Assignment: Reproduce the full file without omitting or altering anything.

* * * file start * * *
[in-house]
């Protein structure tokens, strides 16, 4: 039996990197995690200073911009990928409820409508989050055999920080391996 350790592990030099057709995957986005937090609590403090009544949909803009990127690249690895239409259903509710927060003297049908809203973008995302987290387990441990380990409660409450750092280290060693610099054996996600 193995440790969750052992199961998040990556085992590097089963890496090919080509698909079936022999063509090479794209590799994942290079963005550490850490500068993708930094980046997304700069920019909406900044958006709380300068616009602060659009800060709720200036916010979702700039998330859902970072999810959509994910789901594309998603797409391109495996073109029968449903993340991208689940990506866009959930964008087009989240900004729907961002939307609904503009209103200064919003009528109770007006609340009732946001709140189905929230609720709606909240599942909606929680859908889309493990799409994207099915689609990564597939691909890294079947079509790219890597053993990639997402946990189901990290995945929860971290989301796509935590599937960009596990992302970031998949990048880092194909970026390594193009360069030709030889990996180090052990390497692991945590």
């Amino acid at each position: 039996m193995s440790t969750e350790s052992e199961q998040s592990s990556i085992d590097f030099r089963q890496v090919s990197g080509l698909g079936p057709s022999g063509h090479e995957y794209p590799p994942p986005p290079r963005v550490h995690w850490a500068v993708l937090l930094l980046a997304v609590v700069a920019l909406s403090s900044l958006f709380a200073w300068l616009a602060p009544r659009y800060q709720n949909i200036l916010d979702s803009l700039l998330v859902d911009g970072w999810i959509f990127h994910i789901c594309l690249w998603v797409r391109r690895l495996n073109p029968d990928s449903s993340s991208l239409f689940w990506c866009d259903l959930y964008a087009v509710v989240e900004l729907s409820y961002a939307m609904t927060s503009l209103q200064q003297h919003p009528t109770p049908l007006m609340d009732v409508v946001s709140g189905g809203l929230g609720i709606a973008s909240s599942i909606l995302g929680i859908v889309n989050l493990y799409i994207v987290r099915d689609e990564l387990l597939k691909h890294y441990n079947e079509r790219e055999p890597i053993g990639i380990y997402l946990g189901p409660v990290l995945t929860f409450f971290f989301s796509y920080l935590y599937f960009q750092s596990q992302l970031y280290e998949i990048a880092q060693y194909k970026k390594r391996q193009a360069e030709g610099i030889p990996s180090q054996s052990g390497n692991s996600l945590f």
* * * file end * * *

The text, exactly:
[in-house]
């Protein structure tokens, strides 16, 4: 039996990197995690200073911009990928409820409508989050055999920080391996 350790592990030099057709995957986005937090609590403090009544949909803009990127690249690895239409259903509710927060003297049908809203973008995302987290387990441990380990409660409450750092280290060693610099054996996600 193995440790969750052992199961998040990556085992590097089963890496090919080509698909079936022999063509090479794209590799994942290079963005550490850490500068993708930094980046997304700069920019909406900044958006709380300068616009602060659009800060709720200036916010979702700039998330859902970072999810959509994910789901594309998603797409391109495996073109029968449903993340991208689940990506866009959930964008087009989240900004729907961002939307609904503009209103200064919003009528109770007006609340009732946001709140189905929230609720709606909240599942909606929680859908889309493990799409994207099915689609990564597939691909890294079947079509790219890597053993990639997402946990189901990290995945929860971290989301796509935590599937960009596990992302970031998949990048880092194909970026390594193009360069030709030889990996180090052990390497692991945590």
């Amino acid at each position: 039996m193995s440790t969750e350790s052992e199961q998040s592990s990556i085992d590097f030099r089963q890496v090919s990197g080509l698909g079936p057709s022999g063509h090479e995957y794209p590799p994942p986005p290079r963005v550490h995690w850490a500068v993708l937090l930094l980046a997304v609590v700069a920019l909406s403090s900044l958006f709380a200073w300068l616009a602060p009544r659009y800060q709720n949909i200036l916010d979702s803009l700039l998330v859902d911009g970072w999810i959509f990127h994910i789901c594309l690249w998603v797409r391109r690895l495996n073109p029968d990928s449903s993340s991208l239409f689940w990506c866009d259903l959930y964008a087009v509710v989240e900004l729907s409820y961002a939307m609904t927060s503009l209103q200064q003297h919003p009528t109770p049908l007006m609340d009732v409508v946001s709140g189905g809203l929230g609720i709606a973008s909240s599942i909606l995302g929680i859908v889309n989050l493990y799409i994207v987290r099915d689609e990564l387990l597939k691909h890294y441990n079947e079509r790219e055999p890597i053993g990639i380990y997402l946990g189901p409660v990290l995945t929860f409450f971290f989301s796509y920080l935590y599937f960009q750092s596990q992302l970031y280290e998949i990048a880092q060693y194909k970026k390594r391996q193009a360069e030709g610099i030889p990996s180090q054996s052990g390497n692991s996600l945590f």